YouTube announces VR180, a new VR content format for the video-sharing service

Today, YouTube announced a new video format to go along with everything kids use these days. It’s called VR180 and was created for YouTube in conjunction with Google’s Daydream team. It works for both pre-recorded and live-streamed content, and it’s compatible with Google Cardboard, Daydream, and PSVR.

3D video in VR isn’t a revolutionary idea, but it’s good that YouTube is making an effort to standardize and increase its availability. YouTube previously supported VR, stereoscopic 3D and 360-degree content, but the company believes the new VR180 format will make it easier for users to create their own VR content. Additionally, content created in the format works seamlessly in and out of a VR environment. The post doesn’t quite confirm if it’s locked to 180 degree video or not, but between the format name and the description that says, “VR180 video focuses on what’s in front of you” I tell him gives a good chance.

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If you are interested in checking it out, there are already some videos in VR180. Someone even made a whole playlist of it. Unfortunately, they’re not so cool without a VR headset to watch them, but even on a desktop computer, you can see that YouTube has achieved its goal of having one format for multiple setups. Whether you’re on Daydream or just watching on your TV, the same video looks pretty decent either way. The experience is vastly improved, however, if you have a headset.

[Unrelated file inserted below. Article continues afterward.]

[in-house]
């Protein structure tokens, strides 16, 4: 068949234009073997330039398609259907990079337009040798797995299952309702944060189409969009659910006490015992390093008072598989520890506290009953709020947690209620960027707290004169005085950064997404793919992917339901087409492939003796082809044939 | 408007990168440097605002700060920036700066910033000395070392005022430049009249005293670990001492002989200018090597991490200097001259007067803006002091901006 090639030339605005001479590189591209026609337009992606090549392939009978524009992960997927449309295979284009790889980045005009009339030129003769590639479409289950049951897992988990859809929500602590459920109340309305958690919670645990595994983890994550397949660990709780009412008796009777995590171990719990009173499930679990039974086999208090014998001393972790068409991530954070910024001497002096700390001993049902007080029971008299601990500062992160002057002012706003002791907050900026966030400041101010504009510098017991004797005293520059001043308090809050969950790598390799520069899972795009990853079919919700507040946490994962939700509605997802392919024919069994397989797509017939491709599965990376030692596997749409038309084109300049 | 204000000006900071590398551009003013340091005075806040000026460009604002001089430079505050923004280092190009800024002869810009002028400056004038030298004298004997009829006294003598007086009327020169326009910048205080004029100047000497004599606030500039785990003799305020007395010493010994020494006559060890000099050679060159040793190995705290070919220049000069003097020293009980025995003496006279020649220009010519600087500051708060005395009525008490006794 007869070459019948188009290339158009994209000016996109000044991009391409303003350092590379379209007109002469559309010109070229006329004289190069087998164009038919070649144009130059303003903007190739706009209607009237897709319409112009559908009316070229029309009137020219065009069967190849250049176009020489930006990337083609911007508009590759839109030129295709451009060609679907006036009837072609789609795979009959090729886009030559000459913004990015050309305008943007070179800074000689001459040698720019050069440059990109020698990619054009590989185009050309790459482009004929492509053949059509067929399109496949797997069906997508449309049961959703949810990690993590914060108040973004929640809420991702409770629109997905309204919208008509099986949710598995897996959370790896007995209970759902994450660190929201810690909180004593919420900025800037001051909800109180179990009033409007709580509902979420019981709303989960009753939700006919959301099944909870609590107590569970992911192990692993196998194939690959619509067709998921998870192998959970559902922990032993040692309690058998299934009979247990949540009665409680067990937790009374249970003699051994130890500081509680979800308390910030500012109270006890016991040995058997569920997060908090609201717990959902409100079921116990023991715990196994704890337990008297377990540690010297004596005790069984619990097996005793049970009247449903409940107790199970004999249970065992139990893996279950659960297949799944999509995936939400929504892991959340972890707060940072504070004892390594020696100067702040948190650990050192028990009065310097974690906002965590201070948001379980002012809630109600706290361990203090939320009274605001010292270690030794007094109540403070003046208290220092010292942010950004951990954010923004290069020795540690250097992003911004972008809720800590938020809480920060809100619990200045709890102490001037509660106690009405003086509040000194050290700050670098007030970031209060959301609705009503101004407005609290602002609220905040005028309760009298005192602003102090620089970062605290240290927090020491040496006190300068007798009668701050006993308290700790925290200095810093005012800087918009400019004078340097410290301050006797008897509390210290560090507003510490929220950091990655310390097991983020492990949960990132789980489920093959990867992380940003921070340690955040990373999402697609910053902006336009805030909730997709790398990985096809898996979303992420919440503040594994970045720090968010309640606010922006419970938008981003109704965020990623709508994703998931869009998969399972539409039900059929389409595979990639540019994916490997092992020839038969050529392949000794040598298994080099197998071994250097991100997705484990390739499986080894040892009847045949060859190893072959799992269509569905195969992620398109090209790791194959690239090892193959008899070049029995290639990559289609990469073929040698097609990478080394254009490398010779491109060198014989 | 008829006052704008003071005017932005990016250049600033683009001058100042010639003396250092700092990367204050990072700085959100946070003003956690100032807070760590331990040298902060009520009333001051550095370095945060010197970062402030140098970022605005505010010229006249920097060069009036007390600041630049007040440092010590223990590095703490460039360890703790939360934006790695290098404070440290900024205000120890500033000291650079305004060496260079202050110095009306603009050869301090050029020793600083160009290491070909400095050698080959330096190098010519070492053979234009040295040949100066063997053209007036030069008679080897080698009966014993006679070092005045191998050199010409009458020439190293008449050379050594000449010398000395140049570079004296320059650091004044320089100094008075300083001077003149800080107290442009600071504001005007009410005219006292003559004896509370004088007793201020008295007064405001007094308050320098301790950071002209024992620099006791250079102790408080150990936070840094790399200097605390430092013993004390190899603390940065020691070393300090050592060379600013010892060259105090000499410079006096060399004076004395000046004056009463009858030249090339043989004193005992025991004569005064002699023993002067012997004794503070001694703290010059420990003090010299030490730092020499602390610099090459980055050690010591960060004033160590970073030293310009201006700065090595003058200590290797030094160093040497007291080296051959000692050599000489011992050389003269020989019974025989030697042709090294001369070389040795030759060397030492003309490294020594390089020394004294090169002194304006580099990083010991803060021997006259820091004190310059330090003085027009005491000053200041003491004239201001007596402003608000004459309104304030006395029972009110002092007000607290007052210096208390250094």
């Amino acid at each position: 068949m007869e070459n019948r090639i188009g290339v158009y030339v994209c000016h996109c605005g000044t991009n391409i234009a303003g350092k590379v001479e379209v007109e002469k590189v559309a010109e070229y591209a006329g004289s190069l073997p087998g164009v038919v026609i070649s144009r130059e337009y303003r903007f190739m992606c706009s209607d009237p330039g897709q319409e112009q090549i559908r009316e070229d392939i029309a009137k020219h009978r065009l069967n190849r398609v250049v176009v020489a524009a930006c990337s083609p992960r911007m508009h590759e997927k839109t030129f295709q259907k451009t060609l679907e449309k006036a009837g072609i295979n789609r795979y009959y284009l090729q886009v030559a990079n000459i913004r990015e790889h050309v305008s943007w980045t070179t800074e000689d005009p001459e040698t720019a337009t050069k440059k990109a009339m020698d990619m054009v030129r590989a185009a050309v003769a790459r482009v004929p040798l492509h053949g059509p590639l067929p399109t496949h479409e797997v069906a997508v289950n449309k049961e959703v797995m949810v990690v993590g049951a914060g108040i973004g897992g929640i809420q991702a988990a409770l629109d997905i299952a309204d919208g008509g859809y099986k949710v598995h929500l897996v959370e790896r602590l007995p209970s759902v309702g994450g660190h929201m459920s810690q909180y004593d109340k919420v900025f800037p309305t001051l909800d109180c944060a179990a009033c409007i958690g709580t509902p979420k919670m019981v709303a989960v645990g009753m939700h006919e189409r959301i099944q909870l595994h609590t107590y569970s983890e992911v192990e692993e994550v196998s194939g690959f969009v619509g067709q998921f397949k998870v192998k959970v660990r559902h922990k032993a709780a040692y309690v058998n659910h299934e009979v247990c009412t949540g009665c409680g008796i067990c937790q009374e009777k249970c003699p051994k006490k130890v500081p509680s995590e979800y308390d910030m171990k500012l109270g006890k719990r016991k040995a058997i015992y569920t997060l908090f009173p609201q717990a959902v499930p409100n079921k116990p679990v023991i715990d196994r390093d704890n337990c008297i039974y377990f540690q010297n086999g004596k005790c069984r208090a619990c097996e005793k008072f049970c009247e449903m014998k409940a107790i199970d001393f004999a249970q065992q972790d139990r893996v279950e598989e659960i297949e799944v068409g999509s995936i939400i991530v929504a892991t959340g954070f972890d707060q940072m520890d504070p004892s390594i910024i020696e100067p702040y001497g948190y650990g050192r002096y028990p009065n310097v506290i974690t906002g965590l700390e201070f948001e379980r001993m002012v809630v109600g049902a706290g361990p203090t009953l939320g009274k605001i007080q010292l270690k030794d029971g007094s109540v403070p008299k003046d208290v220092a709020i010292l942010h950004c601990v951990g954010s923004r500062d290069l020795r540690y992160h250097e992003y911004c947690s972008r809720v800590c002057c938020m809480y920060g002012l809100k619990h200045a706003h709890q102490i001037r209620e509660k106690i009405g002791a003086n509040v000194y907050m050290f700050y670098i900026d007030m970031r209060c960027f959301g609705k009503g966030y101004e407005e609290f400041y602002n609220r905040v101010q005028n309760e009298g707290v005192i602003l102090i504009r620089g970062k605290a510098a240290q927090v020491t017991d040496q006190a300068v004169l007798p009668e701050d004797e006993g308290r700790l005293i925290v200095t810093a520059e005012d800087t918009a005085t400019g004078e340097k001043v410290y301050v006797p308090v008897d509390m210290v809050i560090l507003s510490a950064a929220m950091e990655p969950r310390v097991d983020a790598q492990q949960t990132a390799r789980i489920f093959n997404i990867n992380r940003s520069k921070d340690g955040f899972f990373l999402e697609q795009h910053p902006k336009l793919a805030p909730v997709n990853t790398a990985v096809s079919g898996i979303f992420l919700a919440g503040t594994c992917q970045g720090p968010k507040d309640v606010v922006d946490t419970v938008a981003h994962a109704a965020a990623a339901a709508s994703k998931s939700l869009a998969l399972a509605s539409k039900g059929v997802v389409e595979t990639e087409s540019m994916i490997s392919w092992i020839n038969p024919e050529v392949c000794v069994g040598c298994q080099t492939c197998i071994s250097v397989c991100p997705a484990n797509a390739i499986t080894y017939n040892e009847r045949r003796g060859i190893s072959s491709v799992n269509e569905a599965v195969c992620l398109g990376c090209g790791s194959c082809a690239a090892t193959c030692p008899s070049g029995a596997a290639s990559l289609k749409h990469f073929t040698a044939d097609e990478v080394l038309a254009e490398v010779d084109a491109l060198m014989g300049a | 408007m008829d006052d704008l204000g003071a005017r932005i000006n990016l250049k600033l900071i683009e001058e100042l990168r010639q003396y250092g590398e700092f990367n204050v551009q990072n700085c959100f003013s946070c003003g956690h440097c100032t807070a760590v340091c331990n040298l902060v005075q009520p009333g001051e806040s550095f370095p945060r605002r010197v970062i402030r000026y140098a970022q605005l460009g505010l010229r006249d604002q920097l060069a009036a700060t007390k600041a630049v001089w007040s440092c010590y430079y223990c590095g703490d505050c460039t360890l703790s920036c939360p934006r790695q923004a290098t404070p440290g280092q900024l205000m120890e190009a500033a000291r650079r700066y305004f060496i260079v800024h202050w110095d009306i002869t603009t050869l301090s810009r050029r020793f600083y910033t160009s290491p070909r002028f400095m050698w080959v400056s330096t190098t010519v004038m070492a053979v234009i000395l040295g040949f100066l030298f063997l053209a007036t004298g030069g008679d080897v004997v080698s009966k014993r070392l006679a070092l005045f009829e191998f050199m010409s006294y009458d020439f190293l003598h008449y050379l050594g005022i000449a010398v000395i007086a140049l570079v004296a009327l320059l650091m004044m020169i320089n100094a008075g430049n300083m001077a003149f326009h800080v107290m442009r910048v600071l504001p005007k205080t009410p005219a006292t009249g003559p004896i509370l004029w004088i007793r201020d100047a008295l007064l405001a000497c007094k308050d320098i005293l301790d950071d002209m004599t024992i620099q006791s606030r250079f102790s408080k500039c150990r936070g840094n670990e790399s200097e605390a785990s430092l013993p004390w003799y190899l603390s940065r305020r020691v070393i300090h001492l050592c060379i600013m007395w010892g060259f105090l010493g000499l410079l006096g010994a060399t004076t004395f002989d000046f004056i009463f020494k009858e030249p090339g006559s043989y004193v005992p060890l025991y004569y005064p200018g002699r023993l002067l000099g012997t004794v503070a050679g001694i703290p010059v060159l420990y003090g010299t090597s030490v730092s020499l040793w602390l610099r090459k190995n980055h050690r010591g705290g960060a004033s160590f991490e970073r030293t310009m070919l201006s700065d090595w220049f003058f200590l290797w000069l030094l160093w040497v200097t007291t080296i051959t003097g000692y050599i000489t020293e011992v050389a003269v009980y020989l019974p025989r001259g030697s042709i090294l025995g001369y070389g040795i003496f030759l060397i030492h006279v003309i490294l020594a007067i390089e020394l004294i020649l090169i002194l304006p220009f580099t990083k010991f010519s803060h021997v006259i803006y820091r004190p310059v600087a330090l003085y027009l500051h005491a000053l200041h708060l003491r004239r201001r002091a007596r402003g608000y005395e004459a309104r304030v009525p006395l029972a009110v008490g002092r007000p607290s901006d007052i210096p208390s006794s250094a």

There’s no word on which cameras might currently work with VR180, but the blog post said it’s working with manufacturers like Yi, Lenovo and LG to make new cameras specifically for it. There is also a VR180 certification that manufacturers can meet to ensure their products meet the specifications and standards required to work with the format. Yi even has a mailing list, if you want more information. If you want to learn more about YouTube’s VR180, you can sign up for updates here.

In the meantime, creators can request a loaner of a compatible camera from one of nine YouTube Spaces. To use a YouTube Space usually requires at least 10,000 subscribers (1000 for nonprofits), registration without copyright infringement/terms of use, not to be part of a brand outside of YouTube’s Brand Partner Program, and they must follow an orientation. That’s a pretty high bar to enter. But, once you are there, the resources are free. It’s unclear what additional requirements (if any) creators may have to meet to play with a VR180 camera in a YouTube Space.

Everyone expects VR to be the next big consumer tech, and with this new format, YouTube has shown it has Google’s back when it comes to things like Daydream. Even better, if things do not do panning, VR180 looks great on a normal screen, too.

Source: Youtube


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Shirley K. Rosa